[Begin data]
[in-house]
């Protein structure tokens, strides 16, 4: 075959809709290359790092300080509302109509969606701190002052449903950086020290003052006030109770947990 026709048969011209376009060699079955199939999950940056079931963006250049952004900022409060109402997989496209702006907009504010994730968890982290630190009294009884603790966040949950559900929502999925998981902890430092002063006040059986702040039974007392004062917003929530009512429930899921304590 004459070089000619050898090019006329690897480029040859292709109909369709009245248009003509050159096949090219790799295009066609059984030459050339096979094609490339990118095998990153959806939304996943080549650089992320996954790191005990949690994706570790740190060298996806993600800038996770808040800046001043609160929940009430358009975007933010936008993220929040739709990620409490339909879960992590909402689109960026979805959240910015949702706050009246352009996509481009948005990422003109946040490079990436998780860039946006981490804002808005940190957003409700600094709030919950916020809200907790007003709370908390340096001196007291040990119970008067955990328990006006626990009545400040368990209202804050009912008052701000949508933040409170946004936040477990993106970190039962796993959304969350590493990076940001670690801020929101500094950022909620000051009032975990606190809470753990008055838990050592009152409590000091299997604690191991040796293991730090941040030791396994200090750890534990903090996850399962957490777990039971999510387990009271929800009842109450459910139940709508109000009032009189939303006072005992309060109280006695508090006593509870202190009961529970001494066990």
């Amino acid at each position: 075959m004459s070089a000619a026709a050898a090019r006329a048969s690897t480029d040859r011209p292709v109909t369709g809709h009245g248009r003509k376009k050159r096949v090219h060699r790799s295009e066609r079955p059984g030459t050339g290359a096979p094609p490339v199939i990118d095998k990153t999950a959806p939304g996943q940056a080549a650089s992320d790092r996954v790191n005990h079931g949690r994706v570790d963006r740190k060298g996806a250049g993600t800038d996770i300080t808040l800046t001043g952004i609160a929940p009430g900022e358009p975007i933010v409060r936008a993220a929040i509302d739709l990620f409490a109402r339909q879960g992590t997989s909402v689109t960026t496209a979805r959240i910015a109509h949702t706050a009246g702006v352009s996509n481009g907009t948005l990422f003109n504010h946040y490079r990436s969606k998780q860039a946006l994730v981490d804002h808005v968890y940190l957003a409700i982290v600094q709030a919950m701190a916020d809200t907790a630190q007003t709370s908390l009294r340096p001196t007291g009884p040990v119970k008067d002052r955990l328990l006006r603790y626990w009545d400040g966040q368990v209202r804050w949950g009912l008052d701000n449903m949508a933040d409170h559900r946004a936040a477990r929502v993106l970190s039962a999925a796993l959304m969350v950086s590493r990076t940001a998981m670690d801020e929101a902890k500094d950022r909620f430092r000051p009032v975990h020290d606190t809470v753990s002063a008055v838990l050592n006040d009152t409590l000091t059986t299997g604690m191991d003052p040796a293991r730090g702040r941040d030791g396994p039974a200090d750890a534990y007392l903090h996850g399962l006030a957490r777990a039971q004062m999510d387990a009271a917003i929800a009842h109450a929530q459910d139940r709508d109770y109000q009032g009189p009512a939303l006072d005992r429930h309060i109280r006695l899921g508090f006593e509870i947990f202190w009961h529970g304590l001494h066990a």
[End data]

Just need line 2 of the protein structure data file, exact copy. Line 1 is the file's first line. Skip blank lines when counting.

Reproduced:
């Protein structure tokens, strides 16, 4: 075959809709290359790092300080509302109509969606701190002052449903950086020290003052006030109770947990 026709048969011209376009060699079955199939999950940056079931963006250049952004900022409060109402997989496209702006907009504010994730968890982290630190009294009884603790966040949950559900929502999925998981902890430092002063006040059986702040039974007392004062917003929530009512429930899921304590 004459070089000619050898090019006329690897480029040859292709109909369709009245248009003509050159096949090219790799295009066609059984030459050339096979094609490339990118095998990153959806939304996943080549650089992320996954790191005990949690994706570790740190060298996806993600800038996770808040800046001043609160929940009430358009975007933010936008993220929040739709990620409490339909879960992590909402689109960026979805959240910015949702706050009246352009996509481009948005990422003109946040490079990436998780860039946006981490804002808005940190957003409700600094709030919950916020809200907790007003709370908390340096001196007291040990119970008067955990328990006006626990009545400040368990209202804050009912008052701000949508933040409170946004936040477990993106970190039962796993959304969350590493990076940001670690801020929101500094950022909620000051009032975990606190809470753990008055838990050592009152409590000091299997604690191991040796293991730090941040030791396994200090750890534990903090996850399962957490777990039971999510387990009271929800009842109450459910139940709508109000009032009189939303006072005992309060109280006695508090006593509870202190009961529970001494066990």